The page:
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Proposal to Reverse TRAIN Law Fuel Clause Eyed

The scheduled increase on fuel tax based on the effects of the Tax Reform for Acceleration and Inclusion (TRAIN) Law is eyed to be countered as soon the proposal at the Senate is approved into law.

Senator Joel Villanueva filed Senate Bill (SB) 2014 to reverse the TRAIN LAw or Republic Act 10963, noting that the since the effects of the law came into play, the country experienced a historical high inflation rate. In contrast to the claims of the Department of Finance (DOF) that the fuel tax rise would have minimal effects on goods, Villanueva cited that the as of last September, the country experienced a monthly year-on-year inflation rate of 6.7 percent, which is the seventh consecutive month that breached the maximum target of four percent. “In the same month, monthly food inflation stood at a higher rate of 9.7 percent,” Villanueva added.

January this year, the TRAIN Law raised the excise taxes on fuel products effective January 2018. The law also provides for additional increases scheduled in 2019 and 2020. Under SB 2104, the excise tax will be reverted to the pre-TRAIN law rates and will seek to suspend the scheduled increases should the following three conditions be present for a period of three consecutive months within any period before January 1, 2021:

1) Inflation exceeds government target;
2) Average price of food increases beyond 7 percent; and
3) Crude oil price exceeds PHP4,080 per barrel.

According to Villanueva, the three conditions will act as a “circuit breaker” against the undue burden of higher taxes.

“It is unfortunate that our economic managers gave us data and parameters during the deliberations of the TRAIN Law which later turned out to be far from accurate. Our goal now is to fix the law to make it more sensitive to the most vulnerable. It is currently self-defeating if we are creating unnecessary burden to the very same people that we wish to help in the first place,” he said.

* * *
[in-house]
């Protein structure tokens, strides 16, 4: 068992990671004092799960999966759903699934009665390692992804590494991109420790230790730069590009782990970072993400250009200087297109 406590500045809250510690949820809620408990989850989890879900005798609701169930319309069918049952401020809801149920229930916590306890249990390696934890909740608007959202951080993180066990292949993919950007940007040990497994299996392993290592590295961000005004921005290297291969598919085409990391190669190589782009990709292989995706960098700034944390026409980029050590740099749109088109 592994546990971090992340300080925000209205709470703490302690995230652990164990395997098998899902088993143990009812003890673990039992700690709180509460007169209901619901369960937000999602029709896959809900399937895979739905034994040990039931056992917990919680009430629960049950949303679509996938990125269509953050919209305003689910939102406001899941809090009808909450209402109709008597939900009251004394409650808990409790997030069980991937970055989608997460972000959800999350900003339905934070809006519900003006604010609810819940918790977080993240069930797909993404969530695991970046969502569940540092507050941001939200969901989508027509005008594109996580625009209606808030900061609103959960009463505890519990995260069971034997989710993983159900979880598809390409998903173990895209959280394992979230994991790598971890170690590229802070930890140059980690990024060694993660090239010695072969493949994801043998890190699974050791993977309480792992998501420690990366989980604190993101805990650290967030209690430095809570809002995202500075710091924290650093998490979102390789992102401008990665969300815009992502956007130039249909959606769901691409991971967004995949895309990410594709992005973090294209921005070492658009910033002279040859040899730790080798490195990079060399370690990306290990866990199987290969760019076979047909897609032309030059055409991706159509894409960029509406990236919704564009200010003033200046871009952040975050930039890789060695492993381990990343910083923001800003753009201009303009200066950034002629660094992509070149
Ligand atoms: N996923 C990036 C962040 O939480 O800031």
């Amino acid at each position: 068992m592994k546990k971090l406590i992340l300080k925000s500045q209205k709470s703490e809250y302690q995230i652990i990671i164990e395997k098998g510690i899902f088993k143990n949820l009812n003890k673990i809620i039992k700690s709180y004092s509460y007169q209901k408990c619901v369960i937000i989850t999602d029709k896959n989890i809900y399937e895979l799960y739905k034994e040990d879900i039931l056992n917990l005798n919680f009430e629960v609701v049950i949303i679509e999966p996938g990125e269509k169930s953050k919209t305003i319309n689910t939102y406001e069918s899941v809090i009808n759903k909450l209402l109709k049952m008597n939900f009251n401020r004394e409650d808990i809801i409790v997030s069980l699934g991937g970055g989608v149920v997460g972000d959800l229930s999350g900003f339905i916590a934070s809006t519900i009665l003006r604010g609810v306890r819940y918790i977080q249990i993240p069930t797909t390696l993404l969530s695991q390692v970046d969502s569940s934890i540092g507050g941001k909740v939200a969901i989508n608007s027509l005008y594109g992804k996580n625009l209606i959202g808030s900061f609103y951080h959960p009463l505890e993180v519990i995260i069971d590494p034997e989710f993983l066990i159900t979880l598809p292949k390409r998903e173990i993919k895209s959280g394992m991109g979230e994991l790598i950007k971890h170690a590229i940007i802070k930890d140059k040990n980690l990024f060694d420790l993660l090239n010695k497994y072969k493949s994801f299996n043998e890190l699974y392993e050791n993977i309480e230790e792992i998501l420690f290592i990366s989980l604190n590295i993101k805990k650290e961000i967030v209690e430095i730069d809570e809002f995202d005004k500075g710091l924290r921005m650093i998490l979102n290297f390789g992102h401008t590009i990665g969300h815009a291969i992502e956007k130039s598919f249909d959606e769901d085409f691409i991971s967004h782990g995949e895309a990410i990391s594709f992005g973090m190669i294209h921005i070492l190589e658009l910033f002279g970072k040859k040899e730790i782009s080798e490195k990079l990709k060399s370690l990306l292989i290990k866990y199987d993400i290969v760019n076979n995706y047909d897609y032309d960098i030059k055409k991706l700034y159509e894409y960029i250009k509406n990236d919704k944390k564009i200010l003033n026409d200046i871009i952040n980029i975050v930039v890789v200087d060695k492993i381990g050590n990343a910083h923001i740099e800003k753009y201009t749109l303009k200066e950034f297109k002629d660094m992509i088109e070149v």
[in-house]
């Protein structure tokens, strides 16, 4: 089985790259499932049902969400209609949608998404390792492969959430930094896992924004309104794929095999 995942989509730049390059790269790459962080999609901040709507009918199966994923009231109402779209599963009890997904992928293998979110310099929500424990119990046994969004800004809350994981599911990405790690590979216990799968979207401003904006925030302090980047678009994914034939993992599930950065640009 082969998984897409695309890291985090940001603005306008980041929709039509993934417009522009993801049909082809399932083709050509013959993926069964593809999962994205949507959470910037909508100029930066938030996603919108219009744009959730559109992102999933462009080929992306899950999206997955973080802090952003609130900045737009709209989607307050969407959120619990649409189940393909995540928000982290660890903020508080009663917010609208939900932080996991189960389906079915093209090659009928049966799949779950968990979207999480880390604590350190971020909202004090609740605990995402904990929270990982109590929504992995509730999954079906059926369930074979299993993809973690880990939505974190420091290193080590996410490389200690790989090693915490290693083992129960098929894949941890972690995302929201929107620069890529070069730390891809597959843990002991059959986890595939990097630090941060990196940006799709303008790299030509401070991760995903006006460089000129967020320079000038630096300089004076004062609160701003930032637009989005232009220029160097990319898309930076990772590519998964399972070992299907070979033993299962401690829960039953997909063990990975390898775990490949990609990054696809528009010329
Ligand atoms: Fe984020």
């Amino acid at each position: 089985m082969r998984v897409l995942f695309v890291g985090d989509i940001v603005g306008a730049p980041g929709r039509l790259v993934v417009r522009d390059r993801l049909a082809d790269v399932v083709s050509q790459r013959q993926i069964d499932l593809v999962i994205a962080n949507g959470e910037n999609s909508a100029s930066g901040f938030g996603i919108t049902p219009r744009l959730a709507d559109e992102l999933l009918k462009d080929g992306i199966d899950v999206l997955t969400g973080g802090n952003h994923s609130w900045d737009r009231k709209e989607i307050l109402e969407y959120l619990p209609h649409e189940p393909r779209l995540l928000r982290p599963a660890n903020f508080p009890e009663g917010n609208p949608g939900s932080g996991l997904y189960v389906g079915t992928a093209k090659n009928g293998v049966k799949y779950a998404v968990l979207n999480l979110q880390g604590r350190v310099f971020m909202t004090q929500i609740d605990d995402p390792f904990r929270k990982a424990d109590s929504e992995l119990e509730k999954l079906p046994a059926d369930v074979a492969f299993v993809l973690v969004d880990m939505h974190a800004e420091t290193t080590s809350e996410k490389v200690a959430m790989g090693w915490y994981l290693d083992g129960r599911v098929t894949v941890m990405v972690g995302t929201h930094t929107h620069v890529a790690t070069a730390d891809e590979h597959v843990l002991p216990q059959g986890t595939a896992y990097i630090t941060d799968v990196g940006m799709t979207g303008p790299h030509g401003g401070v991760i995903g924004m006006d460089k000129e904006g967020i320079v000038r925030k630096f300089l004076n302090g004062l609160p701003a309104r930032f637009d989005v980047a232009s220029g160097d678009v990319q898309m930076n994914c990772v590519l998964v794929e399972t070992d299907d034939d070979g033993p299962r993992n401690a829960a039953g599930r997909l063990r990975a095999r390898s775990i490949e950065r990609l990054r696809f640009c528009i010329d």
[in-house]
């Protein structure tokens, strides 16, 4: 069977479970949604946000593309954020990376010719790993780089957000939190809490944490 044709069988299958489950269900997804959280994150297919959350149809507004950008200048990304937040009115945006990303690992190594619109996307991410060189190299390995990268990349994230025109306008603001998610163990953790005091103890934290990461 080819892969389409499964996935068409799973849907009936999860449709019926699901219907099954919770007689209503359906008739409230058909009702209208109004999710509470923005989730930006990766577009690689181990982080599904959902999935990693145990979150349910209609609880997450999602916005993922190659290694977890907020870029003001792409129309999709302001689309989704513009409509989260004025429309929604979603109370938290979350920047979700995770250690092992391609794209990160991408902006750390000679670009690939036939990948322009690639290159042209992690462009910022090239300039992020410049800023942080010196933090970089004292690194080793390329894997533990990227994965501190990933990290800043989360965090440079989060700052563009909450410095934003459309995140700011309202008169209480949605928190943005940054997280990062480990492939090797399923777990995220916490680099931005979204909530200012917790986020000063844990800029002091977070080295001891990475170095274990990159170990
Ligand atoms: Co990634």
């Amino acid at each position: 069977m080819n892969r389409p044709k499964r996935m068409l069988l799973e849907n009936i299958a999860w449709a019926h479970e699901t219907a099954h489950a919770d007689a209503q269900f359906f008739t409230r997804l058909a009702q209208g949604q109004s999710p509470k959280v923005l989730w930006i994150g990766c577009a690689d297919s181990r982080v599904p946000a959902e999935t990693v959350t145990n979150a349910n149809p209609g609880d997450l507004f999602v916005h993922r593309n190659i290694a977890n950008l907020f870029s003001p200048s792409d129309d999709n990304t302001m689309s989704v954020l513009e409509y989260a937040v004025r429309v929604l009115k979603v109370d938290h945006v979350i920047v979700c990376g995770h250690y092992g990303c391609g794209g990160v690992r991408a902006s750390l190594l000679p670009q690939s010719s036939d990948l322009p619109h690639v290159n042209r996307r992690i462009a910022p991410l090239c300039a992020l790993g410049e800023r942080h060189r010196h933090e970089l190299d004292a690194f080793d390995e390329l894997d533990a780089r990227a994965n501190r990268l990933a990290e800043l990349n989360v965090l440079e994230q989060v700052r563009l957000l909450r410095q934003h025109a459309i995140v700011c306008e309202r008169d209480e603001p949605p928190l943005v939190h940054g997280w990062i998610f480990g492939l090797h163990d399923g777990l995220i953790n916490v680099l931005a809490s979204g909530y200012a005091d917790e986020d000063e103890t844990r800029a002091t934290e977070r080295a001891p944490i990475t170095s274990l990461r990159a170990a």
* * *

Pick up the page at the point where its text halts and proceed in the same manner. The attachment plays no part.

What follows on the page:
Villanueva explained that the three conditions take into account the economic situation faced by ordinary Filipinos on a daily basis. The inflation condition, Villanueva explained, intends to help slow down the aggravating effects of fuel tax if inflation exceeds government outlook. On the other hand, putting the food price movements clause will help minimize the impact of fuel taxes on the welfare of the Filipinos.

“Filipinos allot as much as 60 percent of their budget on food. We already have more than 8 million Filipinos who fail to meet their basic food requirements on a daily basis, and even more people would suffer with higher prices. If food prices become too high, my proposal is to temper production cost by lowering the fuel tax,” he explained.

The senator also noted that current condition in the TRAIN Law is insufficient because it is not sensitive to the exchange rate fluctuations, saying that the future increases in the current TRAIN Law will be suspended if the crude oil price in the world market exceeds USD 80 per barrel. The bill converts the trigger price to the local currency to take into account further peso depreciation in the future, which could compound the rising price of oil in the world market.

“If we find our country faced with rising inflation, higher food prices, and further peso depreciation, and yet we allow high oil taxes to prevail, then the government would only be serving itself and not the people,” Villanueva noted.

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